What is a Gluten-free Diet?

January 1, 2012

Cesar Hernandez

What is a Gluten-free Diet and why is it needed?

A Gluten-free diet excludes all foods containing the protein called “gluten.” This protein is found in wheat, barley, rye and malt. Gluten is widely used as a food additive. There are many uses of gluten. Some of the uses are: food flavoring, thickening or stabilizing agent.

A Gluten-free diet is also the only medically treatment for Celiac Disease. Think about all products that we consume everyday that contain gluten. One example is bread, pastas,cakes, etc. In the recent years, manufacturers have seen the importance of manufacturing gluten-free products and supplying specific gluten-free vendors a high quality product. Gluten-free vendors will continue to expand their selections with better tasting foods such as pastas, pizzas, cookies, crackers, pastries, breads, cereals.

CELIAC DISEASE

(Pronounced: See-lee-ack)                  Video courtesy of NFCA Celiac Central

In an allergy, the body fights a foreign substance. On the contrary Celiac disease is an autoimmune disorder in which the body attacks itself when the protein “gluten” is found in the digestive system.

The immune system attacks the internal tissues of the small intestines called villi. When the villi is damaged, the body is not able to absorb the necessary nutrients into the bloodstream. Undiagnosed Celiac patients might lead to other physical problems such as malnourishment (loss of weight dramatically), infertility, diabetes, osteoporosis, memory loss, in some cases cancer.

Nearly 1% of Americans, 1 of every 133, has Celiac disease. But unfortunately 97% of people that have it remain either misdiagnosed or undiagnosed. Therefore, we need to campaign for Celiac awareness.

There are other names for Celiac. Outside of North America is spelled Coeliac. Celiac diase is also referred to as Celiac Sprue, gluten-sensitive enteropathy. It affects children and adults at any age.

SYMPTOMS

There are several symptoms manifested in different ways. Not everyone could have the same symptoms which makes this disease difficult to diagnose. There are about 300 symptoms associated with this autoimmune disorder. That is the reason why thousands of people are misdiagnosed every year. They are all gastrointestinal symptoms related.

The most common symptoms are:

  • Gas
  • Bloating
  • Abdominal Pain
  • Constipation
  • Diarrhea
  • Nausea
  • Fatty stools
  • Bloody stools

Researchers have also demonstrated that patients, including adults and children, with positive Celiac blood tests had shown no symptoms when they were tested. On the other hand, few patients have tested negative on blood tests but yet showed positive in the biopsy.

According to the University of Chicago Celiac Disease Center, most physicians learned during their school years that Celiac disease was so rare and also that they would never see a patient in their entire medical career.  They also mention that lectures on celiac disease have been between 20 to 30 minutes during four years of classes.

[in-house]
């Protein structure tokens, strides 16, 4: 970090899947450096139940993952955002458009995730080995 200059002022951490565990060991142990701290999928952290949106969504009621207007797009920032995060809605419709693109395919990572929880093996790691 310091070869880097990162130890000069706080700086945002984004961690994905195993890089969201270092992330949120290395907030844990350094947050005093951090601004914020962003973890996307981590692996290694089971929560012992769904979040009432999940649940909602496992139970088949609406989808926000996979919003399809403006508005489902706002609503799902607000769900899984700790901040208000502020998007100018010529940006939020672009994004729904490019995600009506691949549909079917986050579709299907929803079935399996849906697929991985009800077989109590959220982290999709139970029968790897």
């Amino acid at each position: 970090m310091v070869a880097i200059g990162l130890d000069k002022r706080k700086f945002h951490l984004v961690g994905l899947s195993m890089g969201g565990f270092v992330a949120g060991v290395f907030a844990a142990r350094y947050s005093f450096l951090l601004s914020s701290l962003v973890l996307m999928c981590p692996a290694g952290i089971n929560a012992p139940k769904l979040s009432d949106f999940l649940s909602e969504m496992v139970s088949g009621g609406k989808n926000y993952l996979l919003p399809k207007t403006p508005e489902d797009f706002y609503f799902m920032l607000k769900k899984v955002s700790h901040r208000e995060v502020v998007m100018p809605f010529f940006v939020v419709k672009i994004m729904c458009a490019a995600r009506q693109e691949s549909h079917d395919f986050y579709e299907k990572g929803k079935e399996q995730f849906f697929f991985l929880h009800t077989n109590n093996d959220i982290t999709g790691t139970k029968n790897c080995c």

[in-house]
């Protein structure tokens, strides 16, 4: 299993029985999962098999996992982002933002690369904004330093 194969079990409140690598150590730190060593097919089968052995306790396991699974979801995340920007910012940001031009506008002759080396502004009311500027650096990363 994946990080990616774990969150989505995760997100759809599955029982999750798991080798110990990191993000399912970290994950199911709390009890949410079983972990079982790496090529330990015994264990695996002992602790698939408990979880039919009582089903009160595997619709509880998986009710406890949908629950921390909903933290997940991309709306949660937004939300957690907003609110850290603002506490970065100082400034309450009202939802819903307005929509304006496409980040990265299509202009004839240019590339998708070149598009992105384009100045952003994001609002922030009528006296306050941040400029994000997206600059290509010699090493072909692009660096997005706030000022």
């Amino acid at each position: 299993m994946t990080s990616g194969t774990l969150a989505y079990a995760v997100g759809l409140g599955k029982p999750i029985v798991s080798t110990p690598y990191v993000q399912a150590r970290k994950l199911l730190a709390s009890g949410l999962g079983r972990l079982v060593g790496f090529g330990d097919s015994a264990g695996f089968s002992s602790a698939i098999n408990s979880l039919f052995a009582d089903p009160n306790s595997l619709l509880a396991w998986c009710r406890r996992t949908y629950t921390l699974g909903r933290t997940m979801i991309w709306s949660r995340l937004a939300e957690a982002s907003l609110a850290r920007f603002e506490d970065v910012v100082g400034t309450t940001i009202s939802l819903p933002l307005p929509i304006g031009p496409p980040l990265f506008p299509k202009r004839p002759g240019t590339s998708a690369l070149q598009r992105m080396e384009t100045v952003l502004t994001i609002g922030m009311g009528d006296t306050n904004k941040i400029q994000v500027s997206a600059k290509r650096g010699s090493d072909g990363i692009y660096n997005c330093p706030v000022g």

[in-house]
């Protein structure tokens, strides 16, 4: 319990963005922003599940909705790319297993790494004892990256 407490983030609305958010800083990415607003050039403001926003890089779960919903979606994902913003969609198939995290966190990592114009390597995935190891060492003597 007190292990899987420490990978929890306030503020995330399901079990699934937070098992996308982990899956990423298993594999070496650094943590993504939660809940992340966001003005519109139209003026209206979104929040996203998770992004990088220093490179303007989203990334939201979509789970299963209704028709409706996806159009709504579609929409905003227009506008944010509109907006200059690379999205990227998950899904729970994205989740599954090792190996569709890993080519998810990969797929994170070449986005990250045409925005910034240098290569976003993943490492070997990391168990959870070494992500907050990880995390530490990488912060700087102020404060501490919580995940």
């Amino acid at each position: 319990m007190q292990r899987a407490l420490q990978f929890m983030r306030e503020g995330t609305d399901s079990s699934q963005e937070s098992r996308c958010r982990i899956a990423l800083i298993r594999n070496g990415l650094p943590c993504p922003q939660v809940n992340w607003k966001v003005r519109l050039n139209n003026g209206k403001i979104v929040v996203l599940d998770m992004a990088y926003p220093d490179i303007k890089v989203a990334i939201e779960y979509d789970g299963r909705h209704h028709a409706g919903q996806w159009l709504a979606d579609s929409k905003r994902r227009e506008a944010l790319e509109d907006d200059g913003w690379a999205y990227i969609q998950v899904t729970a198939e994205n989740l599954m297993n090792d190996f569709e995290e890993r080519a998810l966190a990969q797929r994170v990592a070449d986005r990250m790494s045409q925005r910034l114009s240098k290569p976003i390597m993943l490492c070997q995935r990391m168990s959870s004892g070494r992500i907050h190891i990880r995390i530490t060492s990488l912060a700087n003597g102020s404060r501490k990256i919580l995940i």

DIAGNOSIS

It is always difficult to gain an accurate diagnosis to determine if a patient has Celiac disease. What makes it difficult most of the times is that Insurance companies refuse to cover the expenses of complicated tests.

There are 3 options your physician can screen for Celiac disease. One of them is the most accurate, the small intestine biopsy. The other 2 options are the antibody test and the genetic test.

  • Antibody Celiac Testing.
    This is done to measure the anti-endomysium and anti-tissue transglutaminase. This is basically to determine patient’s body reaction in having the gluten protein. If the person has Celiac disease, it will show higher antibody levels. These test panels consist of Anti-Tissue Transglutaminase, Total Serum IgA (tTG-IgA) and anti-endomysial antibody (EMA-IgA).
    To get better test results, it is advisable for patients to eat regular gluten items so that it can be examined more accurately. If the result are positive, your physician will still have to confirm with a small intestine biopsy.
  • Genetic Celiac Testing.
    There are 2 genes that could indicate the presence of Celiac disease. Those genes are the HLA-DQ2 and HLA-DQ8. If a patient does not have those genes, Celiac disease is ruled out. On the other hand, if a person does have the HLA-DQ2 and HLA-DQ8, it does not mean that they have Celiac Disease either. However, they have a high risk in developing the disease at any time. To confirm they would need either the Antibody Celiac Testing or the more accurate one, the Biopsy of the small intestine.
  • Small Intestine Biopsy Testing.
    This is the ultimate and more accurate testing. This is mostly done if the patient received a positive Antibody Celiac Test or Generic Test results. The purpose is to determine if there is any damage to the villi which is inside the small intestine.

TREATMENT

The only treatment to Celiac Disease is a gluten-free diet. At the moment there are no medications, surgeries that can treat the autoimmune disease. There many gluten-free vendors that have available certified gluten-free products for the consumer keeping in mind the consumer’s safety. The gluten-free market is expanding every day with better tasting products. I greatly recommend that if you have been diagnosed with celiac disease, get yourself a very good book on a gluten-free diet eBook written by people that have celiac so that you would learned from people that are already coping with the disease.

ITEMS TO WATCH FOR THAT CONTAIN GLUTEN

  • Lipsticks
  • Toothpaste
  • Vitamins
  • Communion Wafers
  • Lip-gloss
  • chap stick
  • Soy Sauce
  • Lunch meats
  • Dairy Substitutes
  • Hydrolyzed protein
  • Dextrin
  • Licorice
  • Play dough
  • Modified Starch

Article Sources:

 
Donate Toward Celiac Disease Awareness through www.CeliacCentral.org

 

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